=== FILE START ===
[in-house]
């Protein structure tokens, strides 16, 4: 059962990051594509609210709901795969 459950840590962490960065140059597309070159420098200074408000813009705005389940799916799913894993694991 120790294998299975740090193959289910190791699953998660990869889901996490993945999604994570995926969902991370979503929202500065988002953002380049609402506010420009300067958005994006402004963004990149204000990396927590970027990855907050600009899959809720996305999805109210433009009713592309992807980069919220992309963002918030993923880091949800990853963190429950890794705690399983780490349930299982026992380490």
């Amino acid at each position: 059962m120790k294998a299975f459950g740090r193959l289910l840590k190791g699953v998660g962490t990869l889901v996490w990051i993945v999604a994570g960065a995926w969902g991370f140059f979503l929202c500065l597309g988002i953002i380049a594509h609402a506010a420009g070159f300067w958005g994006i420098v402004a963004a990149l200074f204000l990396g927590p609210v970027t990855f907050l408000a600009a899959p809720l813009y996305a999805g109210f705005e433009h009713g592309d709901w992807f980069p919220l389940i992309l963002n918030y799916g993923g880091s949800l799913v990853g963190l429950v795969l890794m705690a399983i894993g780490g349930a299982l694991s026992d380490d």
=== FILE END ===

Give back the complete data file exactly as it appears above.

[in-house]
């Protein structure tokens, strides 16, 4: 059962990051594509609210709901795969 459950840590962490960065140059597309070159420098200074408000813009705005389940799916799913894993694991 120790294998299975740090193959289910190791699953998660990869889901996490993945999604994570995926969902991370979503929202500065988002953002380049609402506010420009300067958005994006402004963004990149204000990396927590970027990855907050600009899959809720996305999805109210433009009713592309992807980069919220992309963002918030993923880091949800990853963190429950890794705690399983780490349930299982026992380490």
């Amino acid at each position: 059962m120790k294998a299975f459950g740090r193959l289910l840590k190791g699953v998660g962490t990869l889901v996490w990051i993945v999604a994570g960065a995926w969902g991370f140059f979503l929202c500065l597309g988002i953002i380049a594509h609402a506010a420009g070159f300067w958005g994006i420098v402004a963004a990149l200074f204000l990396g927590p609210v970027t990855f907050l408000a600009a899959p809720l813009y996305a999805g109210f705005e433009h009713g592309d709901w992807f980069p919220l389940i992309l963002n918030y799916g993923g880091s949800l799913v990853g963190l429950v795969l890794m705690a399983i894993g780490g349930a299982l694991s026992d380490d």